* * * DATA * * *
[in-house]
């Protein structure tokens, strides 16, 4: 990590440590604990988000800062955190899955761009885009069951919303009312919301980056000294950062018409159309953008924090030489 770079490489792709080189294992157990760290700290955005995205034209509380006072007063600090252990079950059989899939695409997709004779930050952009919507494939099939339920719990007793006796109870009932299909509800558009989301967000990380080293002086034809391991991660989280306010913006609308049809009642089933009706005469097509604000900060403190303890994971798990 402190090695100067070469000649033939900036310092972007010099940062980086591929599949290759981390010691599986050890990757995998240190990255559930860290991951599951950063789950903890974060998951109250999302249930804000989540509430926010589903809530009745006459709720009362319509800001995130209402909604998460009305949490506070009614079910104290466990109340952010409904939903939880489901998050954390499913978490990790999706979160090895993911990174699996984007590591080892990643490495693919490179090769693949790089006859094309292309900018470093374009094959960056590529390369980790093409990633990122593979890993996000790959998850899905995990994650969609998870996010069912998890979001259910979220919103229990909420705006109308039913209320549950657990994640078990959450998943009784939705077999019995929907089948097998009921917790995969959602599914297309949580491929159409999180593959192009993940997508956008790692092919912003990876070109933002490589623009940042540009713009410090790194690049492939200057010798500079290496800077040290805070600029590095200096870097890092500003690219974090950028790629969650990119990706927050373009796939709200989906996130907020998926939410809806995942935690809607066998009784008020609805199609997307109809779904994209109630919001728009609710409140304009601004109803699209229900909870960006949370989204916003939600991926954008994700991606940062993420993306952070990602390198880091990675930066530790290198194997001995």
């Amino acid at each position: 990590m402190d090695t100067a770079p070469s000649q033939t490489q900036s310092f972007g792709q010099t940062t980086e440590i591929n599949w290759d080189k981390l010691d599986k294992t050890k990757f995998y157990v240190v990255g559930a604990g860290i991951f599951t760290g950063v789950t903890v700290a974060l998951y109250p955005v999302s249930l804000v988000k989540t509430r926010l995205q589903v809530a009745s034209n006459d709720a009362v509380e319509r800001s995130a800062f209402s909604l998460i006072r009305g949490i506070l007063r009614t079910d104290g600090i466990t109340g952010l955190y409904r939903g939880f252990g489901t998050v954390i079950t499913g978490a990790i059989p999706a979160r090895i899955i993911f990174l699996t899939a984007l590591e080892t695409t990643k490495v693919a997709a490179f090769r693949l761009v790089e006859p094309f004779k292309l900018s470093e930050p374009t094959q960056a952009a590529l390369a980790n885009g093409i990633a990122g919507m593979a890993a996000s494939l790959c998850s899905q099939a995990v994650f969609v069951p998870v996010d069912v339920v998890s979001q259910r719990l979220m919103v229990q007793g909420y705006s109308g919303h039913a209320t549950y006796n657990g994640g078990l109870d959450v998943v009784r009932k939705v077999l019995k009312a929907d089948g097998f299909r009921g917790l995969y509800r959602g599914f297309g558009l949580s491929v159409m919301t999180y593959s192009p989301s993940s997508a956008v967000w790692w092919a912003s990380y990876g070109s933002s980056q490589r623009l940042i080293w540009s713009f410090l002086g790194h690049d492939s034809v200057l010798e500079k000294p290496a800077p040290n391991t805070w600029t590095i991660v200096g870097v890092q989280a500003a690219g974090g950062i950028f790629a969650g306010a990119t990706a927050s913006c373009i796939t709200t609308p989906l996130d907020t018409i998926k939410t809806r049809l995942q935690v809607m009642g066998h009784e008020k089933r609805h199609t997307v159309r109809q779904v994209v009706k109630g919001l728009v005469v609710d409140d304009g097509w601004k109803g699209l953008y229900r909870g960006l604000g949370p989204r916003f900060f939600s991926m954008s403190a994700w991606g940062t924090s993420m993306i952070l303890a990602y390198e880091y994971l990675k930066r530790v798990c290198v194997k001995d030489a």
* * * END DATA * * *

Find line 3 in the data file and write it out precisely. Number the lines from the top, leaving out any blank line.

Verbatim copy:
């Amino acid at each position: 990590m402190d090695t100067a770079p070469s000649q033939t490489q900036s310092f972007g792709q010099t940062t980086e440590i591929n599949w290759d080189k981390l010691d599986k294992t050890k990757f995998y157990v240190v990255g559930a604990g860290i991951f599951t760290g950063v789950t903890v700290a974060l998951y109250p955005v999302s249930l804000v988000k989540t509430r926010l995205q589903v809530a009745s034209n006459d709720a009362v509380e319509r800001s995130a800062f209402s909604l998460i006072r009305g949490i506070l007063r009614t079910d104290g600090i466990t109340g952010l955190y409904r939903g939880f252990g489901t998050v954390i079950t499913g978490a990790i059989p999706a979160r090895i899955i993911f990174l699996t899939a984007l590591e080892t695409t990643k490495v693919a997709a490179f090769r693949l761009v790089e006859p094309f004779k292309l900018s470093e930050p374009t094959q960056a952009a590529l390369a980790n885009g093409i990633a990122g919507m593979a890993a996000s494939l790959c998850s899905q099939a995990v994650f969609v069951p998870v996010d069912v339920v998890s979001q259910r719990l979220m919103v229990q007793g909420y705006s109308g919303h039913a209320t549950y006796n657990g994640g078990l109870d959450v998943v009784r009932k939705v077999l019995k009312a929907d089948g097998f299909r009921g917790l995969y509800r959602g599914f297309g558009l949580s491929v159409m919301t999180y593959s192009p989301s993940s997508a956008v967000w790692w092919a912003s990380y990876g070109s933002s980056q490589r623009l940042i080293w540009s713009f410090l002086g790194h690049d492939s034809v200057l010798e500079k000294p290496a800077p040290n391991t805070w600029t590095i991660v200096g870097v890092q989280a500003a690219g974090g950062i950028f790629a969650g306010a990119t990706a927050s913006c373009i796939t709200t609308p989906l996130d907020t018409i998926k939410t809806r049809l995942q935690v809607m009642g066998h009784e008020k089933r609805h199609t997307v159309r109809q779904v994209v009706k109630g919001l728009v005469v609710d409140d304009g097509w601004k109803g699209l953008y229900r909870g960006l604000g949370p989204r916003f900060f939600s991926m954008s403190a994700w991606g940062t924090s993420m993306i952070l303890a990602y390198e880091y994971l990675k930066r530790v798990c290198v194997k001995d030489a």